Sopra No.3 is somewhat pricier than Totaldac d100. It is a 3-way speaker with two 8.5” woofers, one 6.5” mid-woofer, and one 1” Beryllium tweeter. The sensitivity is 91.5dB), so it’s noticeably lower compared to Totaldac d100. Still, Sopras are also fairly easy to drive.
In terms of sonic performance, Sopra No.3 delivers warm and full sound, with a large and open soundstage.
Thanks to Focal’s in-house developed Beryllium tweeter, Sopra No.3 has an impressive treble extension with a spectacular level of resolution without ever being harsh or shrill. In this aspect, I believe Sopra No.3 is better than d100.
The Sopra’s bass is firm, well-controlled, fast, and very detailed. However, in terms of bass, d100 is the clear winner for me. It’s equally detailed and well-paced, but it’s bigger and gives you more rumble without being overpowering. Sopras No.3 are perfectly capable of handling any type of music, but you may occasionally feel the lack of that rumble.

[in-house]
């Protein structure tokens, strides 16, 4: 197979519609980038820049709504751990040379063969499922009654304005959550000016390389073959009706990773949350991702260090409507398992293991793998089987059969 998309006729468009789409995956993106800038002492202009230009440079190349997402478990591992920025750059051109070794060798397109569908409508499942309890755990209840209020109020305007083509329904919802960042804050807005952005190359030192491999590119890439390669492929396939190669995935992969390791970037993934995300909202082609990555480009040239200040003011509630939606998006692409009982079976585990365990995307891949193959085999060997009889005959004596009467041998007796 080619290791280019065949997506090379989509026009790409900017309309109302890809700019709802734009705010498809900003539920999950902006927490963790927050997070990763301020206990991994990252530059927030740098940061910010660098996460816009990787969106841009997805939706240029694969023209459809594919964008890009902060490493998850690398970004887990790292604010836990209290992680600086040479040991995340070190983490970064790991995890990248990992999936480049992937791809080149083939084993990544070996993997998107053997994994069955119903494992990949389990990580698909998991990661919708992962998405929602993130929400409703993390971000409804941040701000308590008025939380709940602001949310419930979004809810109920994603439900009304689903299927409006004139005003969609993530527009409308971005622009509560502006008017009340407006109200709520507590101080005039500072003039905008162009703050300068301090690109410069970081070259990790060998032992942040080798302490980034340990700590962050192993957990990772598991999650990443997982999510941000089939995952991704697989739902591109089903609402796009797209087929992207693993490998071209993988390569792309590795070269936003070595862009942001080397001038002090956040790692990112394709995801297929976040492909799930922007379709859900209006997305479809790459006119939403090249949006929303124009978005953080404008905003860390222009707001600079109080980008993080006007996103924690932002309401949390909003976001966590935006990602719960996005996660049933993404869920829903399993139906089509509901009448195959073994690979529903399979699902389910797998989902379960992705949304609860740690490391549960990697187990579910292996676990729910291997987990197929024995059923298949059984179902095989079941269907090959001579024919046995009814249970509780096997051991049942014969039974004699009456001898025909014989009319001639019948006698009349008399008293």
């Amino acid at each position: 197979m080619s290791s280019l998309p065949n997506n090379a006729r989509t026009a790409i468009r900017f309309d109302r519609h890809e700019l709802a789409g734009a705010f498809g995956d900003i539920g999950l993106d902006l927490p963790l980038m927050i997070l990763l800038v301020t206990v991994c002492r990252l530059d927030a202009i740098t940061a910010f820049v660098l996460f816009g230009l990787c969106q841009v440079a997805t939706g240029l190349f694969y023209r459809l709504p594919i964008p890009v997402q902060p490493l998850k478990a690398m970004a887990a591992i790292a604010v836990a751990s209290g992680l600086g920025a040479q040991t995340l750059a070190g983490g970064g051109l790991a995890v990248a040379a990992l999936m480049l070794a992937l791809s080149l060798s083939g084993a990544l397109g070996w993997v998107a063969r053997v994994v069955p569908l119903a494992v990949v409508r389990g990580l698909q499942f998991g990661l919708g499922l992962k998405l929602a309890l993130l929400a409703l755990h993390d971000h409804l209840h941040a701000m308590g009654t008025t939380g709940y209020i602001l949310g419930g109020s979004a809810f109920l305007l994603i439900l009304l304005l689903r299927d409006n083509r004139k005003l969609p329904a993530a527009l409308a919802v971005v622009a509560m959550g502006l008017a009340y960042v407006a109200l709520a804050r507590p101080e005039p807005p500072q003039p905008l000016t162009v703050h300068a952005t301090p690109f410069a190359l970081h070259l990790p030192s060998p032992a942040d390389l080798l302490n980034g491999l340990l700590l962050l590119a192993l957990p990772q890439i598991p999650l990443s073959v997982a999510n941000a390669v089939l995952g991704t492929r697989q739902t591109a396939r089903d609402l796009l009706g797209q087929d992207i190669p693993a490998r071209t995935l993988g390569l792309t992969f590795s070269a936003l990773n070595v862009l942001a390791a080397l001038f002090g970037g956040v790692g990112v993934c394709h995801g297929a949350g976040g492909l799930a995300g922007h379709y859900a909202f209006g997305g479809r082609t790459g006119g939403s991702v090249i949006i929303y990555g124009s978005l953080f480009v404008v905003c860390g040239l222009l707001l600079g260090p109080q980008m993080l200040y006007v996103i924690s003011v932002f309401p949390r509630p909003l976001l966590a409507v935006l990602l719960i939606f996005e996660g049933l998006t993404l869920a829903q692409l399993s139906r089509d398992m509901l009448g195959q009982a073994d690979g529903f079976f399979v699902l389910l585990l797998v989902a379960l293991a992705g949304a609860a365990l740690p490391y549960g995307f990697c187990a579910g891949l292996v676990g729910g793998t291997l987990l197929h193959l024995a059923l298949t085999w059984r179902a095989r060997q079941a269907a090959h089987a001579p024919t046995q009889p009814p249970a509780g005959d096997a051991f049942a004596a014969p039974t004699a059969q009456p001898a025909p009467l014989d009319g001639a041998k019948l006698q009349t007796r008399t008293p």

Totaldac d100 VS Sonus Faber Olympica Nova V
Sonus Faber, an Italian speaker manufacturer, is also known for its classy high-end speakers. If this was a beauty contest, Focal and Sonus Faber would win 10 out of 10 times when compared against d100. But it’s not a beauty contest.
Olympica Nova V is another hefty floorstander. It houses 5 drivers – three 7″ woofers, one 6″ midrange driver, and one 1.1″ tweeter. It features a 3-way design with crossovers set to 250Hz and 2,500Hz. The impedance is 4Ω, while the sensitivity is 90dB.
Nova V delivers detailed and full-bodied sound with excellent tonal accuracy and spatial resolutions. The midrange is rich and clear. This is where Olympica Nova V truly shines.
Depending on the track, the bass may lack weight and slam. In this regard, it’s hard to beat d100.